Young cougar among red desert rocks.
Book Cover of Cougar:The American Lion


Chapter Four - An Almost Perfect Predator

Thirty-five million years of evolution have honed Felis concolor into an almost perfect predator. The cougar's keen senses, muscular body, and remarkable adaptability make it ideally suited for a predatory existence. Because they are the most exclusive of meat-eaters, almost every feature of a cat's body is related to the way it detects and catches its prey.(1)

The big cats use all of their senses in their ongoing search for prey. When the Florida panther stepped in front of my truck that night in the Everglades, and the eerie glint of its eyes flashed back at me, I was witness to a universal feature of feline legend. But the eyes of a cat are not windows to the fires of Hell, as witch hunters in the Middle Ages believed;(2) they are actually the marvelous adaptation of a nocturnal hunter

Cats have extraordinary vision. The eyeball, pupil, and lens are proportionately larger than other carnivores. The eyes of a domestic cat are only slightly smaller than those of humans, but the cat can open its pupil to a maximum area three times larger than humans can;(3) this increases light-gathering ability and enhances night vision. Cougars are both nocturnal and crepuscular (active during the twilight hours of dawn and dusk). As a result, their eyes are proportionately smaller than the mostly nocturnal lynx, making pumas suited to hunting both in daylight and at night.(4, 5) The amount of light entering the eyeball is controlled by the pupil, and the pupil in smaller cats is elliptical.

Cats have extraordinary vision.

This allows it to open as wide as possible at night, but close almost completely in bright light, protecting light sensitive cells. Cougars and other big cats have round or oval pupils, reflecting a somewhat lesser dependency on nocturnal hunting.(1, 3)

After passing through the pupil and lens, light strikes a layer of light-sensitive cells at the back of the eye called the retina. There are two kinds of light receptor cells in the retinas of mammals: rods and cones. Rods function in low levels of light and do not detect color, while cones are sensitive to high levels of light and are used in color vision. Not surprisingly, the eyes of cats consist primarily of rods, though there is a concentration of cones near the center of the retina as in our own eyes. There is evidence that cats can only discern the color of relatively close or large objects, but much remains to be learned about color vision in cats.(3) Behind the retina is a thin layer of reflective cells called a tapetum lucidum , meaning "bright carpet." The tapetum reflects light back through the rods and further enhances interpretation of low-light images, giving the cougar a second chance to discern what it is looking at. The tapetum is responsible for the characteristic "eye-shine" of reflected light that is frequently seen in mammals at night.(1, 2, 6) It was the Florida panther's tapetum I saw that night in the Everglades.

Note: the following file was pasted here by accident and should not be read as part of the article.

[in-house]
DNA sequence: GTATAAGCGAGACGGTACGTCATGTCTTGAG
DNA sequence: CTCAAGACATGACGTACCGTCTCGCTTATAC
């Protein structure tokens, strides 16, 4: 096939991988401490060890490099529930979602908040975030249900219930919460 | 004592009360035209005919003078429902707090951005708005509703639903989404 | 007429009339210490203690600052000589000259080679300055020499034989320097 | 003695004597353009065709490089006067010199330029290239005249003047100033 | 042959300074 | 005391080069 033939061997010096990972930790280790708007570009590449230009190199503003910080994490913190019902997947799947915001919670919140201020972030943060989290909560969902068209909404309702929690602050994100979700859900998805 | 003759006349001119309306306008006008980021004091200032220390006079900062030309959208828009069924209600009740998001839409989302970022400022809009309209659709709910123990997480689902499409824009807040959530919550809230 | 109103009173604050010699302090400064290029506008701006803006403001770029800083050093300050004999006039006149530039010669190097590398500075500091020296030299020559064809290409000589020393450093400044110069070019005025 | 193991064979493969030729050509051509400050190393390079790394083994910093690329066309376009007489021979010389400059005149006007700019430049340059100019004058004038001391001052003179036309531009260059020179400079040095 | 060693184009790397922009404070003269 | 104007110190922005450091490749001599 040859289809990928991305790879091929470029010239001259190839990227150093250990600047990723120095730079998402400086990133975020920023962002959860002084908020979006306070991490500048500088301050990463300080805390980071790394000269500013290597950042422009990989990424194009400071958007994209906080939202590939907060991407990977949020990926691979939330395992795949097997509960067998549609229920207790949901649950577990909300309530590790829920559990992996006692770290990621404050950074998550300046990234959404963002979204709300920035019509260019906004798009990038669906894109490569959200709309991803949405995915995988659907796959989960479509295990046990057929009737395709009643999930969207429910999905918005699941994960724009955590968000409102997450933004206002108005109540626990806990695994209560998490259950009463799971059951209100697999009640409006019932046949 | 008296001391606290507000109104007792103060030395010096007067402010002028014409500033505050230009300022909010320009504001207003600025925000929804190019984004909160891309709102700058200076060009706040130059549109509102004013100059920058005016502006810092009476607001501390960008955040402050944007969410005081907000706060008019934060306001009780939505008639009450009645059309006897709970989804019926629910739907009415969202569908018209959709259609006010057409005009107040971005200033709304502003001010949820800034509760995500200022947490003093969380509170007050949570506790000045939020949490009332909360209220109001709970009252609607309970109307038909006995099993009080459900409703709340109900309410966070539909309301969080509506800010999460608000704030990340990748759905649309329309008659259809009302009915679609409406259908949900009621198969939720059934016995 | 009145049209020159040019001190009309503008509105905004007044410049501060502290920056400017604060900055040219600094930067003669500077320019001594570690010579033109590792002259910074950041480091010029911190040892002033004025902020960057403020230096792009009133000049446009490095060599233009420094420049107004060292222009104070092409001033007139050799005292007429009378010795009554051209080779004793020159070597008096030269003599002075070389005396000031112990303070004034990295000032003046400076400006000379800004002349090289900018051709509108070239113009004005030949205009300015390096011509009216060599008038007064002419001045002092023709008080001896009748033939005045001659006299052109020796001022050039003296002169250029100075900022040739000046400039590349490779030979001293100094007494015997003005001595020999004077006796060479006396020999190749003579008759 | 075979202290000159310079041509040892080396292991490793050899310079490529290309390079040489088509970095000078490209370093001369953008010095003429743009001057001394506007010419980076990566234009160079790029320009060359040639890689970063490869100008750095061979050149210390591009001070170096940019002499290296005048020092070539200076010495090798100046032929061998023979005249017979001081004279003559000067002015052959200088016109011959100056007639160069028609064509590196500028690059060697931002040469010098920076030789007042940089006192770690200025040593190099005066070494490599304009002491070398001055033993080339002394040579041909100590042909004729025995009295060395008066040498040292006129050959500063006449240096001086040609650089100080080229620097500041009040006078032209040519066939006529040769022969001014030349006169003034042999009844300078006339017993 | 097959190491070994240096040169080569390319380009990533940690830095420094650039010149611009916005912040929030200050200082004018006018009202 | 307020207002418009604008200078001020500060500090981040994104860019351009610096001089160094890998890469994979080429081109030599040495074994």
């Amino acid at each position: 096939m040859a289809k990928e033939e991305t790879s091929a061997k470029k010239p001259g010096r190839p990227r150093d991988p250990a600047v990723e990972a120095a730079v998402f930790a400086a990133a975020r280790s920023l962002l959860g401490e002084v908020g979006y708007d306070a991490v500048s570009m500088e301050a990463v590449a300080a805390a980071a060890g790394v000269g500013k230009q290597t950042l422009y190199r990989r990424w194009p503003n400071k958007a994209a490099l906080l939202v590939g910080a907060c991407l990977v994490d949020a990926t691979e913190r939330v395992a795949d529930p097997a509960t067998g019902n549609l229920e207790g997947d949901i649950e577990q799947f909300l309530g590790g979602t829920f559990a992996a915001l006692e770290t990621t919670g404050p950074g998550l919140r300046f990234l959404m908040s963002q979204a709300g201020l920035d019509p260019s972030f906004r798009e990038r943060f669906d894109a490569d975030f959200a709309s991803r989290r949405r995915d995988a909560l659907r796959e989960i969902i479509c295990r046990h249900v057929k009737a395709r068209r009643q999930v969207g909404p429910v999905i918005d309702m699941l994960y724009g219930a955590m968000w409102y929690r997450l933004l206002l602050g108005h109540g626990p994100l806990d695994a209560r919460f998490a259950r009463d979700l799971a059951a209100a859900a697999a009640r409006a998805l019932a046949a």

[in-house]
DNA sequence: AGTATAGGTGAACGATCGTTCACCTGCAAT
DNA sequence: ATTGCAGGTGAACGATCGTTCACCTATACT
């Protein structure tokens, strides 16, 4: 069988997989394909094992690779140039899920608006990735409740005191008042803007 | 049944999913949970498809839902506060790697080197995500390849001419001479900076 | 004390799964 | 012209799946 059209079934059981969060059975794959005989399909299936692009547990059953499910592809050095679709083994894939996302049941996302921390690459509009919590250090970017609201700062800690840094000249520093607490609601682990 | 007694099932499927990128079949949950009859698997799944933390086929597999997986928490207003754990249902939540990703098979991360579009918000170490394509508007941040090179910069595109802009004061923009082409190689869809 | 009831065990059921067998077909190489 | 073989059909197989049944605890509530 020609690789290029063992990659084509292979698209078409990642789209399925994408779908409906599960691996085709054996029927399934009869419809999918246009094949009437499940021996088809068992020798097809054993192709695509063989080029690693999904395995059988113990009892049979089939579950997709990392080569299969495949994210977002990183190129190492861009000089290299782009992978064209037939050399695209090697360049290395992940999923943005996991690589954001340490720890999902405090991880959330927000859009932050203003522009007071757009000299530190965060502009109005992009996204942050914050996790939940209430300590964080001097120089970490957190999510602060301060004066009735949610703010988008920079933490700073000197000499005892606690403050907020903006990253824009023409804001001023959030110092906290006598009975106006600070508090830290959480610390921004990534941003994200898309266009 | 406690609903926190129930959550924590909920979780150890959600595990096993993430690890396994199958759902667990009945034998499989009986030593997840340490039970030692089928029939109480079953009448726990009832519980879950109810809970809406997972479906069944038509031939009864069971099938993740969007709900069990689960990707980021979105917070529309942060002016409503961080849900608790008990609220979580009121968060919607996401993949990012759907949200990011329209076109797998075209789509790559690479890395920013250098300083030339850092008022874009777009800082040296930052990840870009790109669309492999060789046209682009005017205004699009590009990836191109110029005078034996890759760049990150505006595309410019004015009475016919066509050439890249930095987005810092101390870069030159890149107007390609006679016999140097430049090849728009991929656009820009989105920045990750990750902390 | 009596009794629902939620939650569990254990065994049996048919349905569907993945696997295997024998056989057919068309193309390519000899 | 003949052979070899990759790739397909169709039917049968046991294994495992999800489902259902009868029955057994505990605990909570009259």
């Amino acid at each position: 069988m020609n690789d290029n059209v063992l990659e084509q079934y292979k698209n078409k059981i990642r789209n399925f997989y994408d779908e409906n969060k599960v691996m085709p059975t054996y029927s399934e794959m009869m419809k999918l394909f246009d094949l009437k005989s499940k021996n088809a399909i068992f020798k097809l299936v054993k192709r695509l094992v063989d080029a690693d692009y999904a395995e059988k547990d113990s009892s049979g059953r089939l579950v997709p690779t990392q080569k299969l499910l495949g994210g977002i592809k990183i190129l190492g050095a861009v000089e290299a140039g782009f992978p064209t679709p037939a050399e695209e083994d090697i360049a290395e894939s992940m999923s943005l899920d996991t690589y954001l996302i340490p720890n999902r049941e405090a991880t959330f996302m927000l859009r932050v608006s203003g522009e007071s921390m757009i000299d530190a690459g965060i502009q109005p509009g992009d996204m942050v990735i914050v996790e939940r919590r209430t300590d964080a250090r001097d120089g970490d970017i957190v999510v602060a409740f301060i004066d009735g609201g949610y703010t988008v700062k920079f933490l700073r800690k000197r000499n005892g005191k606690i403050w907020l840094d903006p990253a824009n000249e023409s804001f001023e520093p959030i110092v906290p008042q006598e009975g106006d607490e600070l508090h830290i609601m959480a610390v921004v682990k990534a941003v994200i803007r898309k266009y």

Another characteristic of feline vision is that the eyes are close together and facing forward. This allows the field of vision of the two eyes to overlap, resulting in binocular vision. Binocular vision provides excellent depth perception and the ability to precisely judge distance; cats have the most highly developed binocular vision of all carnivores.(1) The cat's total visual field spans 287 degrees, with a binocular overlap of 130 degrees. Humans, by contrast, have a binocular overlap of 120 degrees in a total visual field of 200 degrees. The cougar's depth perception is most sensitive within a range of 50 to 80 feet, a critical adaptation for a predator that stalks its prey and attacks from a short distance.(6)

While a cougar's extraordinary vision seems to give it a distinct advantage over its prey, nature has a way of compensating for advantages. In humans, the high concentration of cones in our eyes allows us to resolve (discern) visual detail in daylight, while the low concentration of rods inhibits our ability to resolve detail in low light. This resolving power is called visual acuity. While the concentration of rods and the presence of a tapetum has increased the cat's sensitivity to low light, it has sacrificed visual acuity. Rods do not allow for much discrimination between light wavelengths, and the tapetum further blurs the image the cat sees. As a result, cats' vision at night is six times better than that of humans, but humans have better visual acuity.(1, 2, 3)

Further, in prey species such as deer, the eyes are mounted on the side of their head. This arrangement does not allow binocular vision but does increase the total field of view and the ability to detect predators.(7) Cats also have a heightened sensitivity to movement, and biologists believe that it is the movement of prey that triggers the puma to attack. This may explain why prey typically will "freeze" after detecting a predator.(6) In the world of predator and prey, there seems to be a defense for every offense.

Although little research has been done on hearing in cougars, it is known that domestic cats can detect their prey by sound as well as sight. They can hear frequencies in the ultrasonic range and are able to move their small, rounded ears together or independently to isolate these sounds. It is also believed that an enlarged auditory bullae (the portion of the skull surrounding the middle ear) may enhance a cat's sensitivity to certain sounds.(1, 3, 8)